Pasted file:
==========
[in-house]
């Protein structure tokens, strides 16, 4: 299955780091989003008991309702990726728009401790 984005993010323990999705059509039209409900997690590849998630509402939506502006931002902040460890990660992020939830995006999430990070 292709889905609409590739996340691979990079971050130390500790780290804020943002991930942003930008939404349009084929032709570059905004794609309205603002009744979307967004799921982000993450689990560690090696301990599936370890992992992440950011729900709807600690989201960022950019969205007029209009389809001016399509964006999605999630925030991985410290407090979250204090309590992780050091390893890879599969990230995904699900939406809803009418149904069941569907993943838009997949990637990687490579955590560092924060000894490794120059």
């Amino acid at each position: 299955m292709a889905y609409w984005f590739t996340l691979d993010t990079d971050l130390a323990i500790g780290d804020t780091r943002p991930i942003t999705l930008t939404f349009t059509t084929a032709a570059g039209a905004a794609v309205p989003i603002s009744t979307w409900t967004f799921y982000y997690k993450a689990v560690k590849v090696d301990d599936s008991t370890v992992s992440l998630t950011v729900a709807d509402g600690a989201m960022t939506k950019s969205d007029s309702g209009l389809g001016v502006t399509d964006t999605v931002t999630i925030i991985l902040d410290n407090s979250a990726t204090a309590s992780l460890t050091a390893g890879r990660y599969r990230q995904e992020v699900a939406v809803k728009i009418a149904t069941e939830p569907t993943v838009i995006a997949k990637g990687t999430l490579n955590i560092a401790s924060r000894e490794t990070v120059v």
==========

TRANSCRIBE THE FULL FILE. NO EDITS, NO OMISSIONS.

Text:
[in-house]
């Protein structure tokens, strides 16, 4: 299955780091989003008991309702990726728009401790 984005993010323990999705059509039209409900997690590849998630509402939506502006931002902040460890990660992020939830995006999430990070 292709889905609409590739996340691979990079971050130390500790780290804020943002991930942003930008939404349009084929032709570059905004794609309205603002009744979307967004799921982000993450689990560690090696301990599936370890992992992440950011729900709807600690989201960022950019969205007029209009389809001016399509964006999605999630925030991985410290407090979250204090309590992780050091390893890879599969990230995904699900939406809803009418149904069941569907993943838009997949990637990687490579955590560092924060000894490794120059």
């Amino acid at each position: 299955m292709a889905y609409w984005f590739t996340l691979d993010t990079d971050l130390a323990i500790g780290d804020t780091r943002p991930i942003t999705l930008t939404f349009t059509t084929a032709a570059g039209a905004a794609v309205p989003i603002s009744t979307w409900t967004f799921y982000y997690k993450a689990v560690k590849v090696d301990d599936s008991t370890v992992s992440l998630t950011v729900a709807d509402g600690a989201m960022t939506k950019s969205d007029s309702g209009l389809g001016v502006t399509d964006t999605v931002t999630i925030i991985l902040d410290n407090s979250a990726t204090a309590s992780l460890t050091a390893g890879r990660y599969r990230q995904e992020v699900a939406v809803k728009i009418a149904t069941e939830p569907t993943v838009i995006a997949k990637g990687t999430l490579n955590i560092a401790s924060r000894e490794t990070v120059v």